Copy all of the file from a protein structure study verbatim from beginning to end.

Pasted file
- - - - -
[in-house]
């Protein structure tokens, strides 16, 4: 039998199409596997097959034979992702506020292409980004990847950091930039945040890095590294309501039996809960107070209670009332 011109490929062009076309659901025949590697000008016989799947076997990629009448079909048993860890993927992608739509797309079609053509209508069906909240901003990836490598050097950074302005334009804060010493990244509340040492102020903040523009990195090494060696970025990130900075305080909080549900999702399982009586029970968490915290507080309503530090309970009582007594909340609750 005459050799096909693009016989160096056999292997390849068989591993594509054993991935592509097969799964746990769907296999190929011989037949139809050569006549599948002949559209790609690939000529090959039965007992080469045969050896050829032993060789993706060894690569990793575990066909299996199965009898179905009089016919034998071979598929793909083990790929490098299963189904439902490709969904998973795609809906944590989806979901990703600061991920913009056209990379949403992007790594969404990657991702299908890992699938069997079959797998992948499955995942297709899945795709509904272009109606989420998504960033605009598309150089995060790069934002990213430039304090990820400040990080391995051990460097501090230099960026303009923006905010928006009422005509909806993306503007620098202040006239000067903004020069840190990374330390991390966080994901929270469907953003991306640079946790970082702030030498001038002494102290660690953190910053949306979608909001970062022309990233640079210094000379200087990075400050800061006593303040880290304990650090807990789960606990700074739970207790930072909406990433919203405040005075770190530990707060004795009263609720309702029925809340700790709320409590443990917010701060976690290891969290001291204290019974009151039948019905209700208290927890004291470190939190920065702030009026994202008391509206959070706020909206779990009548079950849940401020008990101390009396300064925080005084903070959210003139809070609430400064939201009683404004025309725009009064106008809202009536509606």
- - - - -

[in-house]
């Protein structure tokens, strides 16, 4: 039998199409596997097959034979992702506020292409980004990847950091930039945040890095590294309501039996809960107070209670009332 011109490929062009076309659901025949590697000008016989799947076997990629009448079909048993860890993927992608739509797309079609053509209508069906909240901003990836490598050097950074302005334009804060010493990244509340040492102020903040523009990195090494060696970025990130900075305080909080549900999702399982009586029970968490915290507080309503530090309970009582007594909340609750 005459050799096909693009016989160096056999292997390849068989591993594509054993991935592509097969799964746990769907296999190929011989037949139809050569006549599948002949559209790609690939000529090959039965007992080469045969050896050829032993060789993706060894690569990793575990066909299996199965009898179905009089016919034998071979598929793909083990790929490098299963189904439902490709969904998973795609809906944590989806979901990703600061991920913009056209990379949403992007790594969404990657991702299908890992699938069997079959797998992948499955995942297709899945795709509904272009109606989420998504960033605009598309150089995060790069934002990213430039304090990820400040990080391995051990460097501090230099960026303009923006905010928006009422005509909806993306503007620098202040006239000067903004020069840190990374330390991390966080994901929270469907953003991306640079946790970082702030030498001038002494102290660690953190910053949306979608909001970062022309990233640079210094000379200087990075400050800061006593303040880290304990650090807990789960606990700074739970207790930072909406990433919203405040005075770190530990707060004795009263609720309702029925809340700790709320409590443990917010701060976690290891969290001291204290019974009151039948019905209700208290927890004291470190939190920065702030009026994202008391509206959070706020909206779990009548079950849940401020008990101390009396300064925080005084903070959210003139809070609430400064939201009683404004025309725009009064106008809202009536509606």